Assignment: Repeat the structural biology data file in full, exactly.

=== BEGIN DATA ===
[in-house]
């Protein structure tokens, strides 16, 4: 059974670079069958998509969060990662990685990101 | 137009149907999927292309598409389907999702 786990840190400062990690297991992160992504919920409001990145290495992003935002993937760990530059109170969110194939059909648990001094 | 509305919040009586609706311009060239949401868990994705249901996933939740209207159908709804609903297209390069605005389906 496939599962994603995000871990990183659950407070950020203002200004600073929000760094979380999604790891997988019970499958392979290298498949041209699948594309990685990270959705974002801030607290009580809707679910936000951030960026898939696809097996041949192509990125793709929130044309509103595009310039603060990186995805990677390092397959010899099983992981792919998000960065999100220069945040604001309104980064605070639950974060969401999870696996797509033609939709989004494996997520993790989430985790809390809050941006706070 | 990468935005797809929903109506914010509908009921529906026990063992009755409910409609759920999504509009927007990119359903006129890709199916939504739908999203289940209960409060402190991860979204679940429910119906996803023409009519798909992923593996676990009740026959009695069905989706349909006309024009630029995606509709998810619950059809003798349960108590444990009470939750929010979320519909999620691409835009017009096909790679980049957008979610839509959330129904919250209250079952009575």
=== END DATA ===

[in-house]
């Protein structure tokens, strides 16, 4: 059974670079069958998509969060990662990685990101 | 137009149907999927292309598409389907999702 786990840190400062990690297991992160992504919920409001990145290495992003935002993937760990530059109170969110194939059909648990001094 | 509305919040009586609706311009060239949401868990994705249901996933939740209207159908709804609903297209390069605005389906 496939599962994603995000871990990183659950407070950020203002200004600073929000760094979380999604790891997988019970499958392979290298498949041209699948594309990685990270959705974002801030607290009580809707679910936000951030960026898939696809097996041949192509990125793709929130044309509103595009310039603060990186995805990677390092397959010899099983992981792919998000960065999100220069945040604001309104980064605070639950974060969401999870696996797509033609939709989004494996997520993790989430985790809390809050941006706070 | 990468935005797809929903109506914010509908009921529906026990063992009755409910409609759920999504509009927007990119359903006129890709199916939504739908999203289940209960409060402190991860979204679940429910119906996803023409009519798909992923593996676990009740026959009695069905989706349909006309024009630029995606509709998810619950059809003798349960108590444990009470939750929010979320519909999620691409835009017009096909790679980049957008979610839509959330129904919250209250079952009575």